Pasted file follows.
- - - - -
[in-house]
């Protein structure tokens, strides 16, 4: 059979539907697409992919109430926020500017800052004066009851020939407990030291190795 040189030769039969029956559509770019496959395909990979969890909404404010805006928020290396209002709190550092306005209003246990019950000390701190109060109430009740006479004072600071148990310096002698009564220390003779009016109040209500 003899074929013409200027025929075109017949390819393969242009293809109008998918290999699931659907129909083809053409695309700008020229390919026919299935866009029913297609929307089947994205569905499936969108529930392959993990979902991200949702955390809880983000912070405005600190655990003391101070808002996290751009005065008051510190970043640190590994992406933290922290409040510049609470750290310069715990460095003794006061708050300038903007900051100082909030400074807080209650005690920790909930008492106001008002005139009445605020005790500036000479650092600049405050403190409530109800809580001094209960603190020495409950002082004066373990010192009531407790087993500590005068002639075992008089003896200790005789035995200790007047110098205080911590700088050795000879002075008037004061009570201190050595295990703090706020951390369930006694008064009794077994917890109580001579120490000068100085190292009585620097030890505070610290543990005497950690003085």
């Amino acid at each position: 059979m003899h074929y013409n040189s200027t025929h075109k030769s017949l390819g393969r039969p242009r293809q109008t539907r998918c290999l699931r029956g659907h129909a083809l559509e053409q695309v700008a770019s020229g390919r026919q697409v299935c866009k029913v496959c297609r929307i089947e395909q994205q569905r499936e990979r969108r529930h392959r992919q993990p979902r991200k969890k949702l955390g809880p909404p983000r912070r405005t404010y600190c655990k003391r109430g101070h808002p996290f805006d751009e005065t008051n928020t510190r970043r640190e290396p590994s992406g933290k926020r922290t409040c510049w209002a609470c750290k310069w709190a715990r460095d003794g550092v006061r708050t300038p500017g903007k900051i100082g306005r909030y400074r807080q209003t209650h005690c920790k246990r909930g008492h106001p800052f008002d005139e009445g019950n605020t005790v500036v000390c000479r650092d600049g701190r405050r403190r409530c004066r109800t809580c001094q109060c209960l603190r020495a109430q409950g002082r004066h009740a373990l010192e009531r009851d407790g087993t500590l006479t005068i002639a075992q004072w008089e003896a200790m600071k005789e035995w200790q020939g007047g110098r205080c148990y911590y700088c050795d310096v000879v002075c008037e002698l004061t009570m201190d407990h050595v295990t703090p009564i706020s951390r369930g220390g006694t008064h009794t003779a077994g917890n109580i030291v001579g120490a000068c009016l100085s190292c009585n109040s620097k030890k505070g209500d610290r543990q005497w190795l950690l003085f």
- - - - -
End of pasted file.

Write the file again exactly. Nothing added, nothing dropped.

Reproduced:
[in-house]
């Protein structure tokens, strides 16, 4: 059979539907697409992919109430926020500017800052004066009851020939407990030291190795 040189030769039969029956559509770019496959395909990979969890909404404010805006928020290396209002709190550092306005209003246990019950000390701190109060109430009740006479004072600071148990310096002698009564220390003779009016109040209500 003899074929013409200027025929075109017949390819393969242009293809109008998918290999699931659907129909083809053409695309700008020229390919026919299935866009029913297609929307089947994205569905499936969108529930392959993990979902991200949702955390809880983000912070405005600190655990003391101070808002996290751009005065008051510190970043640190590994992406933290922290409040510049609470750290310069715990460095003794006061708050300038903007900051100082909030400074807080209650005690920790909930008492106001008002005139009445605020005790500036000479650092600049405050403190409530109800809580001094209960603190020495409950002082004066373990010192009531407790087993500590005068002639075992008089003896200790005789035995200790007047110098205080911590700088050795000879002075008037004061009570201190050595295990703090706020951390369930006694008064009794077994917890109580001579120490000068100085190292009585620097030890505070610290543990005497950690003085």
């Amino acid at each position: 059979m003899h074929y013409n040189s200027t025929h075109k030769s017949l390819g393969r039969p242009r293809q109008t539907r998918c290999l699931r029956g659907h129909a083809l559509e053409q695309v700008a770019s020229g390919r026919q697409v299935c866009k029913v496959c297609r929307i089947e395909q994205q569905r499936e990979r969108r529930h392959r992919q993990p979902r991200k969890k949702l955390g809880p909404p983000r912070r405005t404010y600190c655990k003391r109430g101070h808002p996290f805006d751009e005065t008051n928020t510190r970043r640190e290396p590994s992406g933290k926020r922290t409040c510049w209002a609470c750290k310069w709190a715990r460095d003794g550092v006061r708050t300038p500017g903007k900051i100082g306005r909030y400074r807080q209003t209650h005690c920790k246990r909930g008492h106001p800052f008002d005139e009445g019950n605020t005790v500036v000390c000479r650092d600049g701190r405050r403190r409530c004066r109800t809580c001094q109060c209960l603190r020495a109430q409950g002082r004066h009740a373990l010192e009531r009851d407790g087993t500590l006479t005068i002639a075992q004072w008089e003896a200790m600071k005789e035995w200790q020939g007047g110098r205080c148990y911590y700088c050795d310096v000879v002075c008037e002698l004061t009570m201190d407990h050595v295990t703090p009564i706020s951390r369930g220390g006694t008064h009794t003779a077994g917890n109580i030291v001579g120490a000068c009016l100085s190292c009585n109040s620097k030890k505070g209500d610290r543990q005497w190795l950690l003085f």